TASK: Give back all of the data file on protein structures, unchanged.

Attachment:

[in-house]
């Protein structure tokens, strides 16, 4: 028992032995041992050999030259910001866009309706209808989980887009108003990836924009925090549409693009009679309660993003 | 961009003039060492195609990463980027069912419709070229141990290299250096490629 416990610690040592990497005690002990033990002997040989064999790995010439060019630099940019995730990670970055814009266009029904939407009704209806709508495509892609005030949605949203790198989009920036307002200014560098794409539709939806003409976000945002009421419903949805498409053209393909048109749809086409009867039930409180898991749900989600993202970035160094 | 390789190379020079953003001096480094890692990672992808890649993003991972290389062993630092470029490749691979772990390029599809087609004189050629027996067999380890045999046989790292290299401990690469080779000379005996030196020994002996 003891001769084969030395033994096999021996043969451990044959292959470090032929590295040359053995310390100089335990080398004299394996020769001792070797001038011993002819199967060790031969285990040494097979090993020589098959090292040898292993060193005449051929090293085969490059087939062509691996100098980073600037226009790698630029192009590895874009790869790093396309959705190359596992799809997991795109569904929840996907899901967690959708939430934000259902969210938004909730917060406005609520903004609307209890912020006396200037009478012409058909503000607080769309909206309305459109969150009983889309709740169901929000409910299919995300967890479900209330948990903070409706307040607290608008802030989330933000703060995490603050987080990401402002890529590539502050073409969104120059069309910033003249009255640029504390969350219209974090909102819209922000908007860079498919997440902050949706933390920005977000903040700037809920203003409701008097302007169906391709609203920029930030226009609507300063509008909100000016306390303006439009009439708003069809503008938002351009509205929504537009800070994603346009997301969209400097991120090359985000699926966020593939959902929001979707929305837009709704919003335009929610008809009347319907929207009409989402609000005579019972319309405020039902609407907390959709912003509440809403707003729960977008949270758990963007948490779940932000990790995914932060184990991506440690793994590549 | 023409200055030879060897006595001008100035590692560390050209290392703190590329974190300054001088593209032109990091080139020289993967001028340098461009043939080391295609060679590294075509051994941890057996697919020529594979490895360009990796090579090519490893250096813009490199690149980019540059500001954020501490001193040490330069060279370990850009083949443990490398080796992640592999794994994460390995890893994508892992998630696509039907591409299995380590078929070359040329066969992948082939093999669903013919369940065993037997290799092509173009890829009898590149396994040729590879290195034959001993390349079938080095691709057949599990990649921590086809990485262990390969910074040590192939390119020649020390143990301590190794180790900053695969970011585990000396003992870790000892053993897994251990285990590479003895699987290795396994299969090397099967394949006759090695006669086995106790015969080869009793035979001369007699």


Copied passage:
[in-house]
């Protein structure tokens, strides 16, 4: 028992032995041992050999030259910001866009309706209808989980887009108003990836924009925090549409693009009679309660993003 | 961009003039060492195609990463980027069912419709070229141990290299250096490629 416990610690040592990497005690002990033990002997040989064999790995010439060019630099940019995730990670970055814009266009029904939407009704209806709508495509892609005030949605949203790198989009920036307002200014560098794409539709939806003409976000945002009421419903949805498409053209393909048109749809086409009867039930409180898991749900989600993202970035160094 | 390789190379020079953003001096480094890692990672992808890649993003991972290389062993630092470029490749691979772990390029599809087609004189050629027996067999380890045999046989790292290299401990690469080779000379005996030196020994002996 003891001769084969030395033994096999021996043969451990044959292959470090032929590295040359053995310390100089335990080398004299394996020769001792070797001038011993002819199967060790031969285990040494097979090993020589098959090292040898292993060193005449051929090293085969490059087939062509691996100098980073600037226009790698630029192009590895874009790869790093396309959705190359596992799809997991795109569904929840996907899901967690959708939430934000259902969210938004909730917060406005609520903004609307209890912020006396200037009478012409058909503000607080769309909206309305459109969150009983889309709740169901929000409910299919995300967890479900209330948990903070409706307040607290608008802030989330933000703060995490603050987080990401402002890529590539502050073409969104120059069309910033003249009255640029504390969350219209974090909102819209922000908007860079498919997440902050949706933390920005977000903040700037809920203003409701008097302007169906391709609203920029930030226009609507300063509008909100000016306390303006439009009439708003069809503008938002351009509205929504537009800070994603346009997301969209400097991120090359985000699926966020593939959902929001979707929305837009709704919003335009929610008809009347319907929207009409989402609000005579019972319309405020039902609407907390959709912003509440809403707003729960977008949270758990963007948490779940932000990790995914932060184990991506440690793994590549 | 023409200055030879060897006595001008100035590692560390050209290392703190590329974190300054001088593209032109990091080139020289993967001028340098461009043939080391295609060679590294075509051994941890057996697919020529594979490895360009990796090579090519490893250096813009490199690149980019540059500001954020501490001193040490330069060279370990850009083949443990490398080796992640592999794994994460390995890893994508892992998630696509039907591409299995380590078929070359040329066969992948082939093999669903013919369940065993037997290799092509173009890829009898590149396994040729590879290195034959001993390349079938080095691709057949599990990649921590086809990485262990390969910074040590192939390119020649020390143990301590190794180790900053695969970011585990000396003992870790000892053993897994251990285990590479003895699987290795396994299969090397099967394949006759090695006669086995106790015969080869009793035979001369007699």